RealNews

Mexico's Zapatista rebels search for a cause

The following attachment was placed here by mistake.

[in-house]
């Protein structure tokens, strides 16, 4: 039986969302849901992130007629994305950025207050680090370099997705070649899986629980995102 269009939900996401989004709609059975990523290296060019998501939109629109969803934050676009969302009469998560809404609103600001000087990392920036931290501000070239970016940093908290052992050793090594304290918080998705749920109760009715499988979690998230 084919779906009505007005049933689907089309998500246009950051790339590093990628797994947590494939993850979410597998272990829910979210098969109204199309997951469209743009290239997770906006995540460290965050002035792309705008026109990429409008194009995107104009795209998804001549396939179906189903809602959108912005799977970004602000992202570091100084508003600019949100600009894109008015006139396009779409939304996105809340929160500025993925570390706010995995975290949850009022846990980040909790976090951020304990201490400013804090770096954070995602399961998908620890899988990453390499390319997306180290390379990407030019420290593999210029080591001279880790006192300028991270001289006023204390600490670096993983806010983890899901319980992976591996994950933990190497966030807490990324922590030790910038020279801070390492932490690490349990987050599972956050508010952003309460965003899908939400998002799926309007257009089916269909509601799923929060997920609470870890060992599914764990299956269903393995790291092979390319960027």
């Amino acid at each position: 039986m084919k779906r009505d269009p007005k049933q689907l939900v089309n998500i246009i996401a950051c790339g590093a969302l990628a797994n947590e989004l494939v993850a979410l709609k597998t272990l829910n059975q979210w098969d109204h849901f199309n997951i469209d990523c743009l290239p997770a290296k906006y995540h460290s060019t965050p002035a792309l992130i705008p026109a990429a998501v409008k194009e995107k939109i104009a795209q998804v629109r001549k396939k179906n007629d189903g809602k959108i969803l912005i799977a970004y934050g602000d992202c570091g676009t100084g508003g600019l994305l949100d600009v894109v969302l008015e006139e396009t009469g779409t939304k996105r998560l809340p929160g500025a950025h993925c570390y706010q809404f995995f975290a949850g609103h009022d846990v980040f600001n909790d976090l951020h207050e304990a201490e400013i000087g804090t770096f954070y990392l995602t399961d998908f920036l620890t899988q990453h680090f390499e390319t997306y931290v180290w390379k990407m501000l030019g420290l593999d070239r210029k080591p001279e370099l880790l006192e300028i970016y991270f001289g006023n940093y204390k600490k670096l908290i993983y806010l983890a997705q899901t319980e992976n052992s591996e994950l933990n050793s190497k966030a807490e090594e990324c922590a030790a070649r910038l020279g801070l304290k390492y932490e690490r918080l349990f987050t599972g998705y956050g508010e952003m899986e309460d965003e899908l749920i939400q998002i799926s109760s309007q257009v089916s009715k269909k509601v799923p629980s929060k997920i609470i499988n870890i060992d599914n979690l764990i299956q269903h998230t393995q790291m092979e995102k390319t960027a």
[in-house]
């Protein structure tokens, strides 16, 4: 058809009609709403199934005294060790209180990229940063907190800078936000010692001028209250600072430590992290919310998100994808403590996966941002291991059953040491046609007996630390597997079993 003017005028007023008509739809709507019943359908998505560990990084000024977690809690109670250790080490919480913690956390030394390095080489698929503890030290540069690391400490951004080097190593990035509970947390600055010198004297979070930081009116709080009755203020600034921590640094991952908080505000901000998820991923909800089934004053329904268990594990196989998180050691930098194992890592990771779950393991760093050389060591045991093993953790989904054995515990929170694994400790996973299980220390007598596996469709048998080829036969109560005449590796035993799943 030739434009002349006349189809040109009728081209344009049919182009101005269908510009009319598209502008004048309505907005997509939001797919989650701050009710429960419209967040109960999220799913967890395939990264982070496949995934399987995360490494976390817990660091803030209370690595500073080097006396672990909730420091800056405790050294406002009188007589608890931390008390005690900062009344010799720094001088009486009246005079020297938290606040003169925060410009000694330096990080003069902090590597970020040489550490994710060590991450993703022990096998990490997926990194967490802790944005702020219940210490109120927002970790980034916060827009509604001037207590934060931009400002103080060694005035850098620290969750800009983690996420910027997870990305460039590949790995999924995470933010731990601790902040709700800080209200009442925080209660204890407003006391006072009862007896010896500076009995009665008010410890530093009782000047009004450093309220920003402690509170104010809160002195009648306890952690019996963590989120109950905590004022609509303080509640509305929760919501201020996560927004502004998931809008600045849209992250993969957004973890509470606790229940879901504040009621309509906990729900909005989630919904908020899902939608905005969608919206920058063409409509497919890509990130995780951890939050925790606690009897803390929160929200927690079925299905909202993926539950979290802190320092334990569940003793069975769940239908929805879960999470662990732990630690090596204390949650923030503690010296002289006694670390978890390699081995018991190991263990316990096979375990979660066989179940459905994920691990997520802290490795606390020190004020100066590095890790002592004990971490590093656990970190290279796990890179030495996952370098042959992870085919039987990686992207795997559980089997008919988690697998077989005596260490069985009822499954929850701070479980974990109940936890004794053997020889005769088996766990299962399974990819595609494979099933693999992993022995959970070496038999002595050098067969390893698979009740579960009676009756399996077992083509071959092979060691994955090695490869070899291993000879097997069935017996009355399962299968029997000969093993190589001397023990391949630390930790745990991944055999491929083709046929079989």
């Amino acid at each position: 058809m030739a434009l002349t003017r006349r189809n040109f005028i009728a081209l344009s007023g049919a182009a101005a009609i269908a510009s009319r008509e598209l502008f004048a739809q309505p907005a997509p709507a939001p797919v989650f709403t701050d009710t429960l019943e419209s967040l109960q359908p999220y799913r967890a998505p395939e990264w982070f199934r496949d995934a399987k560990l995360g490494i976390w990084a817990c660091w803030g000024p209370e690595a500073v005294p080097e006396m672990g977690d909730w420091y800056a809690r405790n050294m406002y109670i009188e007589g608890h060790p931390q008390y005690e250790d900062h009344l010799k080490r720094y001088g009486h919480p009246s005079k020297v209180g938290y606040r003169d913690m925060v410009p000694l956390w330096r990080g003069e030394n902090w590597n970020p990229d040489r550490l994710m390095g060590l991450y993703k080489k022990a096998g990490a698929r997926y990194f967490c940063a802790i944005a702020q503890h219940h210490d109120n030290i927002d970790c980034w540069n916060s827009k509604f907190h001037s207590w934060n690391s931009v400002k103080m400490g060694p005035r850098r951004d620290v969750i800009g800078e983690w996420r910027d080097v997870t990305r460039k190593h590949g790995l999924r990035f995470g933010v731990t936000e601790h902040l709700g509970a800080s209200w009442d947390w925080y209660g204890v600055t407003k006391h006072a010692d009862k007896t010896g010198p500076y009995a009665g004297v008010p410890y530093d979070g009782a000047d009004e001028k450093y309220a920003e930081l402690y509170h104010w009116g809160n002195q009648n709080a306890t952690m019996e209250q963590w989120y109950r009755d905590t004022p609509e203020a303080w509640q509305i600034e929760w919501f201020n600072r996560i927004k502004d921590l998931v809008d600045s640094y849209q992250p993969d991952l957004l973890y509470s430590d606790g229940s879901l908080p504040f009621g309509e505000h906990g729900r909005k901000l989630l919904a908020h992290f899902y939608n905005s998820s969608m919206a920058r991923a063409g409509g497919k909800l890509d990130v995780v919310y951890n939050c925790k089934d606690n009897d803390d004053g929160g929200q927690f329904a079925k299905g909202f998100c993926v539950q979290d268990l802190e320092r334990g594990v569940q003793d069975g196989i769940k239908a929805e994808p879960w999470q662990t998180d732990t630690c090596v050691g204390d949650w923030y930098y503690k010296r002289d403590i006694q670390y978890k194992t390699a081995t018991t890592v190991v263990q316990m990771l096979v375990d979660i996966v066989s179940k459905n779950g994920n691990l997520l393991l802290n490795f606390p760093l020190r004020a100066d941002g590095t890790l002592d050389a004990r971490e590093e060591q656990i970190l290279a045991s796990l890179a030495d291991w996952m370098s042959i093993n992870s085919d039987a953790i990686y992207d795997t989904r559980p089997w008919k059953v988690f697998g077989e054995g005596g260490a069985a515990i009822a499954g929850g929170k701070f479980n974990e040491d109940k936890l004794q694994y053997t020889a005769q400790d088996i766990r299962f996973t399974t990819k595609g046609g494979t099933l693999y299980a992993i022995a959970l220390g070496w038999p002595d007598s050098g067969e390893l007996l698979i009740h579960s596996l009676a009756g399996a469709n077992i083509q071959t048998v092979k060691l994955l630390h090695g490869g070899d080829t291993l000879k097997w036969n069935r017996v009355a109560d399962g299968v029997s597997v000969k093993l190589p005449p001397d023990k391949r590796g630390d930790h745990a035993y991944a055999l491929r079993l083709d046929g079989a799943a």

Once the darlings of the anti-globalization movement, Mexico’s Zapatistas increasingly look like rebels without a cause two years after Congress rejected their demands for improved native Indian rights. The group raised eyebrows abroad on February 28 when its supporters seized a ranch in Chiapas state popular with eco-tourists as part of a Zapatista campaign of forced land distribution. The ranch’s owners, a middle-aged couple from Idaho who used to be Peace Corps volunteers, are just the kind of people who are sympathetic to the Zapatistas’ fight for social justice. They were on good terms with many of the locals. “Young kids I’ve known for six years are actually participating in taking my ranch. It’s just really heartbreaking,” said co-owner Glenn Wersch. Zapatista supporters claiming ancestral rights to the land now occupy the ranch and an adjacent hotel, listed in the Lonely Planet guidebook as one of Mexico’s top 10 places to stay. Apart from the ranch incident, the most notable Zapatista initiative in almost two years was an attempt by elusive leader Subcomandante Marcos to mediate in Spain’s Basque problem which was ridiculed by both sides in that conflict. Analysts say the foray into Spanish politics was a mistake. Full Story

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